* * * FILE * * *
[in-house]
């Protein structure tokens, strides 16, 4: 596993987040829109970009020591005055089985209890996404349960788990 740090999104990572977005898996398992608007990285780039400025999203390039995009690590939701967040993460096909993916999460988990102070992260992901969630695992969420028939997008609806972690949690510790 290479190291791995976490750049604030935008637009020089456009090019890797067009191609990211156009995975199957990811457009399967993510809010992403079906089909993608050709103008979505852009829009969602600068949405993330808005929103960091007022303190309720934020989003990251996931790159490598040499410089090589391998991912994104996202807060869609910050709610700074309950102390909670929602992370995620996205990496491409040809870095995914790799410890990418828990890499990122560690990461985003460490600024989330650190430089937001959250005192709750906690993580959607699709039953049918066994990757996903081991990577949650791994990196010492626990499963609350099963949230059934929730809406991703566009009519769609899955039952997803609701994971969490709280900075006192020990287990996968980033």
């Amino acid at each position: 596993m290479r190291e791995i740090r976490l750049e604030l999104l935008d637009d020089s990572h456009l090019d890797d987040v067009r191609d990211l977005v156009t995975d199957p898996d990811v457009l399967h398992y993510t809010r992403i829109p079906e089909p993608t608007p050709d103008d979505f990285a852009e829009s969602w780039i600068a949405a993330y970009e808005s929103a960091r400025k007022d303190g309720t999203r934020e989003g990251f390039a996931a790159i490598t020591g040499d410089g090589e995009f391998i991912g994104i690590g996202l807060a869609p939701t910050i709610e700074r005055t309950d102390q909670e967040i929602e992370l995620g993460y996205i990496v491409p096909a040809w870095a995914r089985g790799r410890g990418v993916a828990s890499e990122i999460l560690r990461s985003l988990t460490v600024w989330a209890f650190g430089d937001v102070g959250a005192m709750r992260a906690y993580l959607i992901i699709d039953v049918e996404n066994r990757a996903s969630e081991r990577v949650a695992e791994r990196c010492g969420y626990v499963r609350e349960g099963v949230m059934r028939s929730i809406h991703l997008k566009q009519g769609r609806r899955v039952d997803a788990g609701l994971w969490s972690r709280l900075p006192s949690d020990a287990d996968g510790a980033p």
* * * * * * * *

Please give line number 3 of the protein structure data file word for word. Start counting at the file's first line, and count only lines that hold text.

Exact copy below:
């Amino acid at each position: 596993m290479r190291e791995i740090r976490l750049e604030l999104l935008d637009d020089s990572h456009l090019d890797d987040v067009r191609d990211l977005v156009t995975d199957p898996d990811v457009l399967h398992y993510t809010r992403i829109p079906e089909p993608t608007p050709d103008d979505f990285a852009e829009s969602w780039i600068a949405a993330y970009e808005s929103a960091r400025k007022d303190g309720t999203r934020e989003g990251f390039a996931a790159i490598t020591g040499d410089g090589e995009f391998i991912g994104i690590g996202l807060a869609p939701t910050i709610e700074r005055t309950d102390q909670e967040i929602e992370l995620g993460y996205i990496v491409p096909a040809w870095a995914r089985g790799r410890g990418v993916a828990s890499e990122i999460l560690r990461s985003l988990t460490v600024w989330a209890f650190g430089d937001v102070g959250a005192m709750r992260a906690y993580l959607i992901i699709d039953v049918e996404n066994r990757a996903s969630e081991r990577v949650a695992e791994r990196c010492g969420y626990v499963r609350e349960g099963v949230m059934r028939s929730i809406h991703l997008k566009q009519g769609r609806r899955v039952d997803a788990g609701l994971w969490s972690r709280l900075p006192s949690d020990a287990d996968g510790a980033p």